"The tunnel, honestly, is probably my favorite," he said, then laughs. "That and the battlement walls because they kept my kids safe."
His children love the castle, but their lives are pulling them elsewhere, and they can't make it back to Bonner County that often.
Von Frandsen Castle, as owner Kris Frandsen refers to it, was designed with Lego bricks with builder Roger DeClements of CastleMagic. And, for the past 18 years, he and DeClements have worked to bring that vision to life.
Some years they paused for the winter, but others they kept on despite the short construction season. While the castle isn't yet complete, Frandsen estimates it's 75% to 80% done.
"It's closer than it's ever been," he said, before chuckling.
All of the logs, both the fir and the cedar, that were used in construction are from the property. Some of the five different types of stone come from the property, some from a quarry in British Columbia in Canada. As in castles built in the Renaissance and medieval periods, stone serves as both the outside and inside walls. Traditional construction methods were used, with no modern cranes or technology. Scaffolding kept the construction authentic and care was taken to ensure construction was as green as possible.
With walls that are two feet thick (and filled with insulation, rebar, conduit, and concrete), Frandsen said the structure stays cool in the summer but stores heat as the fireplaces warm the stone.
Before he decided to sell the castle, Frandsen said few people even knew he had owned a castle — much less one that is as authentic as they come and would fit right into the 13th or 15th centuries.
When a friend who knew Frandsen called and asked if Brenda Burk wanted to help sell "The Castle," she said she knew exactly what they were talking about. She also knew she was going to say yes.
She'd watched the place slowly take shape over the past 18 years and said she was excited to help the castle find its next owner.
"It's been a labor of love," Burk, who works at Coldwell Banker Schneidmiller Realty, said of her conversations with Frandsen and why he wanted to build the castle. "It was his childhood dream to own a castle."
With the structure of the castle completed, the building could be anything anyone wants it to be — a home, a bed and breakfast, a hotel or entertainment facility. The options really are limitless, Burk said.
Situated on a 10-acre lot, Burk said the next owner could even build a modern home next door and keep the castle as authentic as they wish.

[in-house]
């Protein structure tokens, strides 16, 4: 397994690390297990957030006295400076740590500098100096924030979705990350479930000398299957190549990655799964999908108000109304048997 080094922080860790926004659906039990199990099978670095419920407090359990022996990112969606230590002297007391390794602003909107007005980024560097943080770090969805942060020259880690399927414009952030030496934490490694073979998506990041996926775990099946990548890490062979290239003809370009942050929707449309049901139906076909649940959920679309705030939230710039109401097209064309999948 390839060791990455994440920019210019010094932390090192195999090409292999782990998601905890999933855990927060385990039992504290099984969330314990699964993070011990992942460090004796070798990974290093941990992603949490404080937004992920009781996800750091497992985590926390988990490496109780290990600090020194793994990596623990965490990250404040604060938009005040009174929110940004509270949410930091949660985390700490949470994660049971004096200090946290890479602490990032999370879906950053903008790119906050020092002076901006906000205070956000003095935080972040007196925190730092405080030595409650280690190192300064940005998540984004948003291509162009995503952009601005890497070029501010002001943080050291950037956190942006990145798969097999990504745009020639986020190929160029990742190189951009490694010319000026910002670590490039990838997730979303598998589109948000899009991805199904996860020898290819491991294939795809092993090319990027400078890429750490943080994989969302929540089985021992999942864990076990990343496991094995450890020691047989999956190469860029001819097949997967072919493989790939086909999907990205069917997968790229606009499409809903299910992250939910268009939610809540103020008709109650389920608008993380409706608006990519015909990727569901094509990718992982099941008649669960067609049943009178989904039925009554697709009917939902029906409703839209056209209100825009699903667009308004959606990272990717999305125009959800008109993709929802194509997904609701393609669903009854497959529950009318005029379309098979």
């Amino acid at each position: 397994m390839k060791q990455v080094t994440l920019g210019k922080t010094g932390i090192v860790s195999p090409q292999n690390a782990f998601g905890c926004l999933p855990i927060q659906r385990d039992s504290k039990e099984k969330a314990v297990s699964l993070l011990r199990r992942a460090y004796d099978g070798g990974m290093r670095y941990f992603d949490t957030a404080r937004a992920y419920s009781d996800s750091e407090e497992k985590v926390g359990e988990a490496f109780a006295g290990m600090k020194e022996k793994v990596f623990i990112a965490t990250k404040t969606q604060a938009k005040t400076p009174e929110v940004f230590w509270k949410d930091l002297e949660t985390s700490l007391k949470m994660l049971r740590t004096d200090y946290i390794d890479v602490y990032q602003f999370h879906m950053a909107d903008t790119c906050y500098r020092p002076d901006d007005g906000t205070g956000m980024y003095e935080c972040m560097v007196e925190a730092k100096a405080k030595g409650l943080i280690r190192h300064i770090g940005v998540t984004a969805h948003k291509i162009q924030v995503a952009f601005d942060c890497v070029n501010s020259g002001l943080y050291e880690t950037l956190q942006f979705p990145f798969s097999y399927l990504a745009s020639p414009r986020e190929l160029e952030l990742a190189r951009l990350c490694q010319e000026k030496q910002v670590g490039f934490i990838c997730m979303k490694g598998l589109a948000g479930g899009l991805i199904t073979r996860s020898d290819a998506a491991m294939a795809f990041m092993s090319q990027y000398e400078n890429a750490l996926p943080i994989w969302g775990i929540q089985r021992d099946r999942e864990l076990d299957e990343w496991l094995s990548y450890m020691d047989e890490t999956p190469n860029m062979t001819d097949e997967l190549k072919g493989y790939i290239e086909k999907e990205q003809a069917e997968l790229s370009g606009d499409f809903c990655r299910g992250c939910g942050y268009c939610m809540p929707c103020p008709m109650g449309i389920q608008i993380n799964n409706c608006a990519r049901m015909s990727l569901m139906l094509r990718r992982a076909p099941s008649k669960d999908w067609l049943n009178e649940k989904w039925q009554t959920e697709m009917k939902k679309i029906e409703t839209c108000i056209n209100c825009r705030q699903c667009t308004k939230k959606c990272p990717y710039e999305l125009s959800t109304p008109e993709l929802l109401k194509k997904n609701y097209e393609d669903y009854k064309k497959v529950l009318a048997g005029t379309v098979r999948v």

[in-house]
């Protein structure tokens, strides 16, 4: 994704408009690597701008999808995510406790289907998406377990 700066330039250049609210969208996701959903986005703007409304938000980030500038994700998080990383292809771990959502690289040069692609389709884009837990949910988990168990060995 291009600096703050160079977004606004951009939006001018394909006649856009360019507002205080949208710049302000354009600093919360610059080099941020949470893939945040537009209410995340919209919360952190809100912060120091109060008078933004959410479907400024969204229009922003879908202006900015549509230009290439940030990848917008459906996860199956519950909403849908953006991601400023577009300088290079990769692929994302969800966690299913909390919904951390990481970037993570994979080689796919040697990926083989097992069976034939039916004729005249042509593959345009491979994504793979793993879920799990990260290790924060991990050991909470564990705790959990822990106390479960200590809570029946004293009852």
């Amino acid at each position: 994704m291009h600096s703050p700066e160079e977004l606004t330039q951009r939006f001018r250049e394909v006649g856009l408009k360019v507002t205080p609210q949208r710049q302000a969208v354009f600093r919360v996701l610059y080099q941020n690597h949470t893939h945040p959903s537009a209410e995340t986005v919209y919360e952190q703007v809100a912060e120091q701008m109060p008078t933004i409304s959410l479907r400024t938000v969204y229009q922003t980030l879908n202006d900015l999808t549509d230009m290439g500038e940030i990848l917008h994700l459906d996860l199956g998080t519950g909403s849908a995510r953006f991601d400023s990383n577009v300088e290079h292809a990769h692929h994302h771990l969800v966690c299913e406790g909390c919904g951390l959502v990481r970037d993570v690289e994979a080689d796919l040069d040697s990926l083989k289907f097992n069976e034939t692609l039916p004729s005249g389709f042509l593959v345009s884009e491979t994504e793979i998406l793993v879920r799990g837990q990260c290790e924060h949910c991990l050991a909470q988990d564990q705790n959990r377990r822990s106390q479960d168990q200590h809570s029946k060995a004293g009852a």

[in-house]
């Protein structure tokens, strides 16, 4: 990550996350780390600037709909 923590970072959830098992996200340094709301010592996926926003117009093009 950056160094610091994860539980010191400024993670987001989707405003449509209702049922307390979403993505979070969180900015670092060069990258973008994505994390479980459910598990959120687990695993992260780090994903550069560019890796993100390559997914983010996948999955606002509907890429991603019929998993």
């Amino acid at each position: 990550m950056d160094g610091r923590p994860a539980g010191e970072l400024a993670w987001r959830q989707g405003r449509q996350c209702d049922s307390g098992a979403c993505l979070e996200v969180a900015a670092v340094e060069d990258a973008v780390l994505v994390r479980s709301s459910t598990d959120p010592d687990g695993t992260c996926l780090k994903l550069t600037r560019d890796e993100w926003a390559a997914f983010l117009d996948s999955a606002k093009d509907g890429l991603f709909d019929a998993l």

The castle is over 8,000 square feet and is designed to be a two-bedroom, two bath residence, with a master suite on the middle level and a master suite and entertainment area on the top. A kitchen and living space fill the entry level — which comes complete with a tunnel and stream running underneath. The level with the tunnel has a plunge pool and a planned round turret to the side of the main castle can be completed to add guest suites and a great room to the site.
"It depends on how large and elaborate that you want to make it because it could be twice as big," Burk said. "You can make it whatever you want."
While the place doesn't have modern heating — Frandsen wanted it to be authentic to the time period, it does have electricity and modern plumbing.
The castle sits on the lake, and has both boat access and road access. The biggest things left, Burk said, are the finishing touches on the inside, landscaping and improving the driveway.
"This [place] is so amazing, but it's so difficult to get across that it's not a look-alike castle," Burk said. "It IS a castle."
One day when Frandsen was in Sandpoint, he stopped in at one of the art galleries where he spied a painting of his castle, Burk said. The shopkeeper asked he what he thought of it, asking if he knew the inspiration was a real castle across the lake.
Yes, Frandsen told the person, he knew of the castle. He bought the painting, but never told the person he not only knew of the castle, but that he owned it as well.
Frandsen said he hopes the next owner of the castle will keep it as authentic as possible, and hopes that it will be loved by them as much as it has been by him. He hopes it is a fellow medievalist, who will honor what he set out to accomplish, honor the craftsmanship created by hand, honor the labor of love that the castle has been.
"It's really not about the money as much it's about as giving it to somebody who is going to cherish it," he added.
It will always have a place in his heart, always be a source of special memories.
"It's really a magical place," Frandsen said.